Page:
Salivary Cortisol in Obstructive Sleep Apnea: The Effect of CPAP

Endocrine Research Laboratory, Aurora St. Luke's Medical Center, 2801 W KK River Pky Suite 245, Milwaukee, WI, 53215, USA, .
Endocrine (Impact Factor: 3.88). 04/2011; 40(1):137-9. DOI: 10.1007/s12020-011-9474-1
Source: PubMed
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    ABSTRACT: This study estimates diagnostic performance of late-night salivary cortisol (LNSC) as measured by automated electrochemiluminescence immunoassay (ECLIA), evaluates the clinical implication of two consecutive LNSC measurements, and compares its accuracy with enzyme-linked immunosorbent assay (ELISA) and serum cortisol after low-dose dexamethasone suppression test (DST) in obese and overweight patients referred for suspected Cushing's syndrome (CS). One hundred twenty three consecutive obese and overweight referred patients and 98 healthy volunteers provided two saliva samples collected at 23:00 using a Salivette (Sarstedt, Germany), assayed by ECLIA (Cobas e601) and ELISA. The patients underwent DST and were further evaluated until CS was pathologically confirmed (n = 45) or excluded. Diagnostic performance of LNSC was evaluated by receiver operating characteristic (ROC) analysis. The total areas under the curve (AUC) were calculated to compare the different tests. We found that a cut-off value of 9.4 nmol/l can differentiate CS among obese and overweight patients with sensitivity of 84.4 % (95% CI 71.2-92.2), specificity of 92.3 % (95% CI 84.2-96.4), and diagnostic odds ratio of 65.1 (95% CI 20.4-207.6). No difference was found between AUCs from the first, second, and the mean from the two LNSC measurements (ECLIA), LNSC (ELISA), or DST. The single LNSC (ECLIA) and DST improved the sensitivity and specificity for concordant results up to 100 and 97.4 %, respectively. In conclusion, due to its automation and its comparable diagnostic performance, ECLIA is preferable as a first-line LNSC screening test for CS. The initial use of single LNSC followed by DST provides better diagnostic performance for concordant results.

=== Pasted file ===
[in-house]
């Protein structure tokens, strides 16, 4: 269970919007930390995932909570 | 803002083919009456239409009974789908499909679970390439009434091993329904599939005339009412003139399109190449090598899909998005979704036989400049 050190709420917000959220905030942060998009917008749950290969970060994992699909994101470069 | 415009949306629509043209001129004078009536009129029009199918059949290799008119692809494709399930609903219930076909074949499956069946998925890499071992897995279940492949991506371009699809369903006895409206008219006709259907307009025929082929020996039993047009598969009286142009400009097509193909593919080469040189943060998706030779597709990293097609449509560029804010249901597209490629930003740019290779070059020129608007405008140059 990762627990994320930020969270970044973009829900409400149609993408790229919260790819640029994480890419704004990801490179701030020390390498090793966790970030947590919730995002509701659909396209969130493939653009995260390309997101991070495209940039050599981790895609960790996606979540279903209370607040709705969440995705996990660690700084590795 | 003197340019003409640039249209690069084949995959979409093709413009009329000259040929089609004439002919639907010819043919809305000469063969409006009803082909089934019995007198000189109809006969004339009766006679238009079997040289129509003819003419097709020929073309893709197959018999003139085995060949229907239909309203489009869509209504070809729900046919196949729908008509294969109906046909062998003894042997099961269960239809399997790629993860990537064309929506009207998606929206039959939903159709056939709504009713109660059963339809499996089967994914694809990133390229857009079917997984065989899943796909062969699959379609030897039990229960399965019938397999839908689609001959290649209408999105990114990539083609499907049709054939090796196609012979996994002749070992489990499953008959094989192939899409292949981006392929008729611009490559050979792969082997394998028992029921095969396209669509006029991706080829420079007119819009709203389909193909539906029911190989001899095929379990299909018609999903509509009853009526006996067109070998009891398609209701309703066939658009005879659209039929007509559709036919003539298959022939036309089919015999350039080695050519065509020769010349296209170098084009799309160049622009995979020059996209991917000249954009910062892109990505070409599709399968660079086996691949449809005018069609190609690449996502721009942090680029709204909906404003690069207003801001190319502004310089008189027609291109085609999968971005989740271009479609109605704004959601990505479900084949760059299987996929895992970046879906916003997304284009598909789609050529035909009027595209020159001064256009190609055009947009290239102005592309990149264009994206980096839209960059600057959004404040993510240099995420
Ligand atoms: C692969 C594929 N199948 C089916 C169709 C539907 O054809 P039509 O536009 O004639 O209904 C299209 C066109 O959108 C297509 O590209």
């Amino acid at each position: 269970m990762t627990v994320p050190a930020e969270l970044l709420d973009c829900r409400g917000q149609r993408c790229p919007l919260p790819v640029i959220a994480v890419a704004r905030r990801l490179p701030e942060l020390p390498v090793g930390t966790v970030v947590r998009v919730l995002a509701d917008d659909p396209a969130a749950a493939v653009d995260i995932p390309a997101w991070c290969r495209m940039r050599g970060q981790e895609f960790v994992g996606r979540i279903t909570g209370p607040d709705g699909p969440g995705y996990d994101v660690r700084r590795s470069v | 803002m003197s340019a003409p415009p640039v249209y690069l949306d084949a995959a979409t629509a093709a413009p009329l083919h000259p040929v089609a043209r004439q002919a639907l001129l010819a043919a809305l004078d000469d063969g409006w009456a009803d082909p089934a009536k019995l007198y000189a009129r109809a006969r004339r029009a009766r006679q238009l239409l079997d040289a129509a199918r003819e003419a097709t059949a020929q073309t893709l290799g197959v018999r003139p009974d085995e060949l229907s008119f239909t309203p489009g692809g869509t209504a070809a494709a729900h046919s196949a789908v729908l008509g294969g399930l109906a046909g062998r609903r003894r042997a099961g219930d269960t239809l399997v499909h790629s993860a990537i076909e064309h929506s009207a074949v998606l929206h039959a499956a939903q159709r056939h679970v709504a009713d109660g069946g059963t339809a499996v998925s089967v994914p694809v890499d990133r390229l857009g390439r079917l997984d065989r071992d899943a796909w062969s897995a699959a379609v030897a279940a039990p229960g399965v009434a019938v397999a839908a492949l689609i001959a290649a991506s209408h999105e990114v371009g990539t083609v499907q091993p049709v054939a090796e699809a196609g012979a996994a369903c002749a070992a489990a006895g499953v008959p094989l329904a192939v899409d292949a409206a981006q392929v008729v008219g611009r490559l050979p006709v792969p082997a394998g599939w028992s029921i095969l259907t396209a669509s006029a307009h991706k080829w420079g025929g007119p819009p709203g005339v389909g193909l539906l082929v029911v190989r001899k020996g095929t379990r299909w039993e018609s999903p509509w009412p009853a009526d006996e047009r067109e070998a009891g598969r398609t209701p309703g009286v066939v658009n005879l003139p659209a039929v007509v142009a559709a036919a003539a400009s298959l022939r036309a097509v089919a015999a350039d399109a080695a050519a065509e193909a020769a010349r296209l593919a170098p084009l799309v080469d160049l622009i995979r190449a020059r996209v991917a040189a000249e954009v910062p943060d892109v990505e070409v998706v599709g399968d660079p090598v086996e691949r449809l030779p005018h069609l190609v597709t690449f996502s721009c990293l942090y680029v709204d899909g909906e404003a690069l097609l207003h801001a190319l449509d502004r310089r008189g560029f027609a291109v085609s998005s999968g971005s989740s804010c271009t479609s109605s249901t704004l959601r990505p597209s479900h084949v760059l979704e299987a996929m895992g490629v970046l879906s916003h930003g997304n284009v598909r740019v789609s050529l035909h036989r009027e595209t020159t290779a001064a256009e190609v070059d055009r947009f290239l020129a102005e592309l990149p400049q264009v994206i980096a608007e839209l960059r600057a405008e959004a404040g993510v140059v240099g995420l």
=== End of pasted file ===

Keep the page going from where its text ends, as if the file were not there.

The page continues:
Full-text · Article · Mar 2012 · Endocrine
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    Full-text · Article · May 2012 · Endocrine
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    ABSTRACT: Obstructive sleep apnea syndrome (OSAS) is a widespread disorder characterized by recurrent, partial, or complete episodes of apnea due to upper airway tract obstruction during sleep. OSAS frequency is likely to increase in hypothyroidism because of obesity, macroglossia, dysfunctional upper respiratory tractus (URT) musculature, deposition of mucopolysaccharides in URT tissues, and decreased ventilatory control. This study examines the relationship between OSAS and thyroid disease in OSAS subjects. This study includes 150 polysomnographically diagnosed OSAS patients (50 mild, 50 moderate, 50 severe OSAS cases) treated at Endocrinology and Metabolism Department of Ankara Numune Training and Research Hospital between January 2010 and May 2011 and 32 non-OSAS control subjects. All patients were given serum TSH, free T3 (fT3), free T4 (fT4), anti thyroid peroxidase (Anti-TPO), and anti-thyroglobulin (anti-TG) tests, as well as thyroid ultrasounds. We did not find any difference in prevalence of hypothyroidism, numbers of nodules and parenchyma heterogenicity determined by ultrasound, between OSAS subgroups and controls (p > 0,05). In this study, functional and ultrasonographic examination of the thyroid gland did not reveal any relationship between OSAS and thyroid disease. We believe hence that long-term follow-up studies can establish the possible significance of routine evaluation of OSAS patients for thyroid disease.
    No preview · Article · Apr 2013 · Endocrine
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